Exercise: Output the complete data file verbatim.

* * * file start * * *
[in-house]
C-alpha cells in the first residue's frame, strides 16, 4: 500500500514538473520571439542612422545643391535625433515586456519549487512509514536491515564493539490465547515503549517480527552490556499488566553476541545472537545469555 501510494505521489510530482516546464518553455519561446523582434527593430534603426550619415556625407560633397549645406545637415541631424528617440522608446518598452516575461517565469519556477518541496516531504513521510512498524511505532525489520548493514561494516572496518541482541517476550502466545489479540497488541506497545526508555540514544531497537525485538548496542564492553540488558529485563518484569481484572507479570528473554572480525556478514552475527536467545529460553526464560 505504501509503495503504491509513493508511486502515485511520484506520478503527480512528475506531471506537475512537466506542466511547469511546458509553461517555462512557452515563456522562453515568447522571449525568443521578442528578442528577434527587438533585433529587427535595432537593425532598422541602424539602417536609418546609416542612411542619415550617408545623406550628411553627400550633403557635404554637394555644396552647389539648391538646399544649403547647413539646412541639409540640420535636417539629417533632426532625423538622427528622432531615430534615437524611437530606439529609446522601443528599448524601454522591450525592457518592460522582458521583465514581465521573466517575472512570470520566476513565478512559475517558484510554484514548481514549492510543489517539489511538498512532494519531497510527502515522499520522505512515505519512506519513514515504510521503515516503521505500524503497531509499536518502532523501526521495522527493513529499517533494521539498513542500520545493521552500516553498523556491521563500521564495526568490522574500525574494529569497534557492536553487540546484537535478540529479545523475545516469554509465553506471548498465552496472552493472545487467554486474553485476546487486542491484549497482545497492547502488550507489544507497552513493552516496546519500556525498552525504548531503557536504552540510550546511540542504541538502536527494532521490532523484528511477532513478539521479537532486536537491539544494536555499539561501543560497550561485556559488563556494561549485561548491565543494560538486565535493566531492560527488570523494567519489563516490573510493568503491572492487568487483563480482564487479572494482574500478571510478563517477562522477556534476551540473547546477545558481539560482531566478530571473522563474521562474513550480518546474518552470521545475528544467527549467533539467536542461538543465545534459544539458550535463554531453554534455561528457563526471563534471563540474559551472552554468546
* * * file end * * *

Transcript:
[in-house]
C-alpha cells in the first residue's frame, strides 16, 4: 500500500514538473520571439542612422545643391535625433515586456519549487512509514536491515564493539490465547515503549517480527552490556499488566553476541545472537545469555 501510494505521489510530482516546464518553455519561446523582434527593430534603426550619415556625407560633397549645406545637415541631424528617440522608446518598452516575461517565469519556477518541496516531504513521510512498524511505532525489520548493514561494516572496518541482541517476550502466545489479540497488541506497545526508555540514544531497537525485538548496542564492553540488558529485563518484569481484572507479570528473554572480525556478514552475527536467545529460553526464560 505504501509503495503504491509513493508511486502515485511520484506520478503527480512528475506531471506537475512537466506542466511547469511546458509553461517555462512557452515563456522562453515568447522571449525568443521578442528578442528577434527587438533585433529587427535595432537593425532598422541602424539602417536609418546609416542612411542619415550617408545623406550628411553627400550633403557635404554637394555644396552647389539648391538646399544649403547647413539646412541639409540640420535636417539629417533632426532625423538622427528622432531615430534615437524611437530606439529609446522601443528599448524601454522591450525592457518592460522582458521583465514581465521573466517575472512570470520566476513565478512559475517558484510554484514548481514549492510543489517539489511538498512532494519531497510527502515522499520522505512515505519512506519513514515504510521503515516503521505500524503497531509499536518502532523501526521495522527493513529499517533494521539498513542500520545493521552500516553498523556491521563500521564495526568490522574500525574494529569497534557492536553487540546484537535478540529479545523475545516469554509465553506471548498465552496472552493472545487467554486474553485476546487486542491484549497482545497492547502488550507489544507497552513493552516496546519500556525498552525504548531503557536504552540510550546511540542504541538502536527494532521490532523484528511477532513478539521479537532486536537491539544494536555499539561501543560497550561485556559488563556494561549485561548491565543494560538486565535493566531492560527488570523494567519489563516490573510493568503491572492487568487483563480482564487479572494482574500478571510478563517477562522477556534476551540473547546477545558481539560482531566478530571473522563474521562474513550480518546474518552470521545475528544467527549467533539467536542461538543465545534459544539458550535463554531453554534455561528457563526471563534471563540474559551472552554468546